|By Yoshimi Yoshiaki|
Translated and introduced by Ethan Mark
Introduction: The People and the War
As a young historian researching prewar popular political movements in the early 1970s, Yoshimi Yoshiaki (b. 1946) became increasingly struck—and troubled—by the systematic inattention to popular experiences of the war period, along with the virtually universal silence on questions of popular war responsibility. Imbued with the progressive convictions of a scholarly generation that came of age amid the political struggles of the late 1960s, he was dissatisfied with the near-universal academic focus on elites and abstract social structures that rendered the story of the Japanese experience of the war “a history without people.” After many years of research, stops and starts, the end result was Grassroots Fascism: a radically different vantage on the wartime experience from the “bottom-up” and a bold attempt to break out of the constricted confines of “history in the passive voice.”
Taking us on a narrative journey that begins with the war’s troubled early 1930s beginnings and culminates in the disaster of defeat and the promise of a new beginning in 1945, moving adeptly and systematically between the home front and the diverse variety of “fronts” that distinguished Japan’s far-flung Asian imperium, Grassroots Fascism exposes us to a remarkable array of popular voices deftly assembled from sources such as diaries, government archives, and memoirs. Along the way Yoshimi presents a carefully nuanced and historicized portrait of everyday, non-elite Japanese in all their real-life complexity and ambiguity not only as victims of, but also as active participants in, the wartime struggle for hegemony in Asia and social renovation at home. Grassroots Fascism is also at special pains to include penetrating accounts of the experience of Japanese ethnic minorities and imperial subjects, including Okinawans, Koreans, and Taiwanese, engaged in their own complex personal and group negotiations of the wartime enterprise.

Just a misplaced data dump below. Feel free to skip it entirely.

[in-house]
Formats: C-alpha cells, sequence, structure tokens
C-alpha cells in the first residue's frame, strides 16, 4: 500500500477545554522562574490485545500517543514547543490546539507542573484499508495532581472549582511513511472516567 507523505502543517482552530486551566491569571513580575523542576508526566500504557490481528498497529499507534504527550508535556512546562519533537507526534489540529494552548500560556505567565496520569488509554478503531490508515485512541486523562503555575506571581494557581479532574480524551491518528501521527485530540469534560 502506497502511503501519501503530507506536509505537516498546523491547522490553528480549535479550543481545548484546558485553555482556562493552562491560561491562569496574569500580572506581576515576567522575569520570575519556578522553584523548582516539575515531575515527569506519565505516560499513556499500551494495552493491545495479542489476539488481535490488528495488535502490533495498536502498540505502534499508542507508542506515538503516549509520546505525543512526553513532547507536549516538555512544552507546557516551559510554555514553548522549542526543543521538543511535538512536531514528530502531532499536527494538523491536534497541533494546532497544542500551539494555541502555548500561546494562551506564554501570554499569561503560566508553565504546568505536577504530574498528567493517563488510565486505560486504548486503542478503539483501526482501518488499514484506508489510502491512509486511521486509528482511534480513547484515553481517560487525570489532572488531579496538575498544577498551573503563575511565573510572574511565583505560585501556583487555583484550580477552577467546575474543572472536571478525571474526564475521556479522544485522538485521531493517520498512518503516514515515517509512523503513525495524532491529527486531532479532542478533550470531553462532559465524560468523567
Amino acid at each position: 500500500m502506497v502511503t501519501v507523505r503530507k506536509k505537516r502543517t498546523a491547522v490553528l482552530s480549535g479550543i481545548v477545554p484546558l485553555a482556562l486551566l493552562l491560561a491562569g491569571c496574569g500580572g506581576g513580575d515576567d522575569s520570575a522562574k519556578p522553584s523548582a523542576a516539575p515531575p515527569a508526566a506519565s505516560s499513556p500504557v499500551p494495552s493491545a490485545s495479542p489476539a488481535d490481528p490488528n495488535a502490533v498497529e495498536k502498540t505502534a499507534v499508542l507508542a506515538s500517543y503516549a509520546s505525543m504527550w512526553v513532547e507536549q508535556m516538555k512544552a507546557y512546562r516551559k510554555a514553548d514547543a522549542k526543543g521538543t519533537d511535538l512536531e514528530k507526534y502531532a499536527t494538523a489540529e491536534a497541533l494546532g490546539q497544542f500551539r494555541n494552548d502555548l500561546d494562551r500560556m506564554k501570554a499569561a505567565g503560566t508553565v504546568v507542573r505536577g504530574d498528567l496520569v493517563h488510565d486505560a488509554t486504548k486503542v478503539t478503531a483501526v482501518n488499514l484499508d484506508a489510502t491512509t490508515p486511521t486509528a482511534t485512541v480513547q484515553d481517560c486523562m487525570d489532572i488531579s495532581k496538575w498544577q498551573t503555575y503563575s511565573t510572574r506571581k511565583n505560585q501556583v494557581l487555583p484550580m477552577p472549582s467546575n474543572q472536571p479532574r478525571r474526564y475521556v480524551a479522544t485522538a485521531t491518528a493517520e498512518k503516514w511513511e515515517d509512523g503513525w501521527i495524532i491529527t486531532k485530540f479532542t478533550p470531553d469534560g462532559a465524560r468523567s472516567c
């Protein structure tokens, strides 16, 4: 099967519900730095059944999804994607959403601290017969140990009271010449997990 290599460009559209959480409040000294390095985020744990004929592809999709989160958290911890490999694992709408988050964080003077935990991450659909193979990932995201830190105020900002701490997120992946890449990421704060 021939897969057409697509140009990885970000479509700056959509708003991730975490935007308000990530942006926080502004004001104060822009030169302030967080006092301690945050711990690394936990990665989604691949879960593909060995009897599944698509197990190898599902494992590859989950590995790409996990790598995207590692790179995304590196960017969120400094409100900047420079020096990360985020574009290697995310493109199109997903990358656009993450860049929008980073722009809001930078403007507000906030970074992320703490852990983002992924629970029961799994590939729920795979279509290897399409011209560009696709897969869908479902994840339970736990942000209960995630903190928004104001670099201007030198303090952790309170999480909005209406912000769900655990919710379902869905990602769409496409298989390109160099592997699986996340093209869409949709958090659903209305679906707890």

In taking Japan’s “common people” as protagonists and letting them in effect tell their own story of the war as it evolved, Grassroots Fascism reveals a 1930s and 1940s Japan that defies historiographical convention. Viewed from the bottom up, there unfolds before us a complex modern mass society, with a corresponding variety of popular roles and agendas. The comfortable, transparent “black and white” of conventional narratives of victims and villains is boldly exchanged for the translucent “grey” of a Japanese people cast as both victim and victimizer. In this and in its ingenious deployment of source material to evoke the wartime experience in three dimensions of vividness and diversity, Yoshimi’s study elevates scholarly discussion of the nature and dynamics of Japan’s wartime experience—and of “Japanese fascism”—to a bold new level.
Fascism and Empire at the Grassroots
Japanese edition, 1987.
Yoshimi’s narrative of the unfolding of Japanese fascism is distinguished by his identification of the crucial role played by the interaction between the metropolitan center and the imperial periphery and the link between the increasingly brutal Japanese suppression of anticolonial resistance and fascist radicalization. This innovative perspective in turn emphasizes the historicity of the Japanese wartime regime as one evolving—and intensifying—in response to the perceived demands of total war.